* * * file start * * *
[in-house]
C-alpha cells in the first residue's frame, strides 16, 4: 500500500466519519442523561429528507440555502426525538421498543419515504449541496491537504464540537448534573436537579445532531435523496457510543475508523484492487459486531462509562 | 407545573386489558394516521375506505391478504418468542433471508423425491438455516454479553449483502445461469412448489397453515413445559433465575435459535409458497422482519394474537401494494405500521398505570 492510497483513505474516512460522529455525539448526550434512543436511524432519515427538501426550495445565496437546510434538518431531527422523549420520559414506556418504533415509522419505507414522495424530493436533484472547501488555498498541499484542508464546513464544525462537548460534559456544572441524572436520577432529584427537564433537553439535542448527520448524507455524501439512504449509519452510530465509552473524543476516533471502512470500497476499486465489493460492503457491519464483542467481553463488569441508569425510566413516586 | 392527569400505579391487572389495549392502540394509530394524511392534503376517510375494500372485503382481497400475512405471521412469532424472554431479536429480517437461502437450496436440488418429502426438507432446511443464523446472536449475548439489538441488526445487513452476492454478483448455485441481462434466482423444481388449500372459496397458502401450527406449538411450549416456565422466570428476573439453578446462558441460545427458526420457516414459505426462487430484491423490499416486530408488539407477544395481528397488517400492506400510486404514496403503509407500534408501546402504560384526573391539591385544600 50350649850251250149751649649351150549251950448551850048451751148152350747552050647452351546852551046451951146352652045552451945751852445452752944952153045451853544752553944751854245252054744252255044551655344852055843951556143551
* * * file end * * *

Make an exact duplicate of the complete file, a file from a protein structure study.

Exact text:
[in-house]
C-alpha cells in the first residue's frame, strides 16, 4: 500500500466519519442523561429528507440555502426525538421498543419515504449541496491537504464540537448534573436537579445532531435523496457510543475508523484492487459486531462509562 | 407545573386489558394516521375506505391478504418468542433471508423425491438455516454479553449483502445461469412448489397453515413445559433465575435459535409458497422482519394474537401494494405500521398505570 492510497483513505474516512460522529455525539448526550434512543436511524432519515427538501426550495445565496437546510434538518431531527422523549420520559414506556418504533415509522419505507414522495424530493436533484472547501488555498498541499484542508464546513464544525462537548460534559456544572441524572436520577432529584427537564433537553439535542448527520448524507455524501439512504449509519452510530465509552473524543476516533471502512470500497476499486465489493460492503457491519464483542467481553463488569441508569425510566413516586 | 392527569400505579391487572389495549392502540394509530394524511392534503376517510375494500372485503382481497400475512405471521412469532424472554431479536429480517437461502437450496436440488418429502426438507432446511443464523446472536449475548439489538441488526445487513452476492454478483448455485441481462434466482423444481388449500372459496397458502401450527406449538411450549416456565422466570428476573439453578446462558441460545427458526420457516414459505426462487430484491423490499416486530408488539407477544395481528397488517400492506400510486404514496403503509407500534408501546402504560384526573391539591385544600 50350649850251250149751649649351150549251950448551850048451751148152350747552050647452351546852551046451951146352652045552451945751852445452752944952153045451853544752553944751854245252054744252255044551655344852055843951556143551